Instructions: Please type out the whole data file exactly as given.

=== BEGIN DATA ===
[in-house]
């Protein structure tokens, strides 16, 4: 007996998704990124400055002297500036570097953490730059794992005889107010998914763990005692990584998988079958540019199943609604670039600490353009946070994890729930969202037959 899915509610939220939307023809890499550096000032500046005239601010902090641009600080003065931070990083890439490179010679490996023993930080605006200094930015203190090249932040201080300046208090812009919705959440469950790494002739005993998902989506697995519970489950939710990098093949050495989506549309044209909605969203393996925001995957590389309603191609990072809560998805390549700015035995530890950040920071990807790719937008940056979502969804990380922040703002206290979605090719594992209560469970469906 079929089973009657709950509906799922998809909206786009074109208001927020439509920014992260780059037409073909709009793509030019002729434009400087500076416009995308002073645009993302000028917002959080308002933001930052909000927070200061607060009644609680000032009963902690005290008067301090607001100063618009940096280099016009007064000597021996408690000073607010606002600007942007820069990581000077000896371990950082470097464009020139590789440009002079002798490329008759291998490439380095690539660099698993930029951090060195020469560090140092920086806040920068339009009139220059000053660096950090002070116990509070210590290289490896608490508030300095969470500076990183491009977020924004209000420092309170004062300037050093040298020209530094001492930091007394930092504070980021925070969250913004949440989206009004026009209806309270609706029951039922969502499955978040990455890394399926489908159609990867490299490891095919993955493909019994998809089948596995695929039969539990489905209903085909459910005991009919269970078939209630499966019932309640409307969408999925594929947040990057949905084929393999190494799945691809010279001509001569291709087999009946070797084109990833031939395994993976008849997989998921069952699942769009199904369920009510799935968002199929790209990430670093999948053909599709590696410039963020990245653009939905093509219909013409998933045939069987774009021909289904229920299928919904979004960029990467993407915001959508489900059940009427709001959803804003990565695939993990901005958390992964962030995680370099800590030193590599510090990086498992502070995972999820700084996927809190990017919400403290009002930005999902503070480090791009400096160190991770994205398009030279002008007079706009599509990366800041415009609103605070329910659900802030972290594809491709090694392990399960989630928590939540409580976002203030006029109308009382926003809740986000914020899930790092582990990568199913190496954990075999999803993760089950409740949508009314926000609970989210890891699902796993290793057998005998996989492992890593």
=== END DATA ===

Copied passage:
[in-house]
């Protein structure tokens, strides 16, 4: 007996998704990124400055002297500036570097953490730059794992005889107010998914763990005692990584998988079958540019199943609604670039600490353009946070994890729930969202037959 899915509610939220939307023809890499550096000032500046005239601010902090641009600080003065931070990083890439490179010679490996023993930080605006200094930015203190090249932040201080300046208090812009919705959440469950790494002739005993998902989506697995519970489950939710990098093949050495989506549309044209909605969203393996925001995957590389309603191609990072809560998805390549700015035995530890950040920071990807790719937008940056979502969804990380922040703002206290979605090719594992209560469970469906 079929089973009657709950509906799922998809909206786009074109208001927020439509920014992260780059037409073909709009793509030019002729434009400087500076416009995308002073645009993302000028917002959080308002933001930052909000927070200061607060009644609680000032009963902690005290008067301090607001100063618009940096280099016009007064000597021996408690000073607010606002600007942007820069990581000077000896371990950082470097464009020139590789440009002079002798490329008759291998490439380095690539660099698993930029951090060195020469560090140092920086806040920068339009009139220059000053660096950090002070116990509070210590290289490896608490508030300095969470500076990183491009977020924004209000420092309170004062300037050093040298020209530094001492930091007394930092504070980021925070969250913004949440989206009004026009209806309270609706029951039922969502499955978040990455890394399926489908159609990867490299490891095919993955493909019994998809089948596995695929039969539990489905209903085909459910005991009919269970078939209630499966019932309640409307969408999925594929947040990057949905084929393999190494799945691809010279001509001569291709087999009946070797084109990833031939395994993976008849997989998921069952699942769009199904369920009510799935968002199929790209990430670093999948053909599709590696410039963020990245653009939905093509219909013409998933045939069987774009021909289904229920299928919904979004960029990467993407915001959508489900059940009427709001959803804003990565695939993990901005958390992964962030995680370099800590030193590599510090990086498992502070995972999820700084996927809190990017919400403290009002930005999902503070480090791009400096160190991770994205398009030279002008007079706009599509990366800041415009609103605070329910659900802030972290594809491709090694392990399960989630928590939540409580976002203030006029109308009382926003809740986000914020899930790092582990990568199913190496954990075999999803993760089950409740949508009314926000609970989210890891699902796993290793057998005998996989492992890593």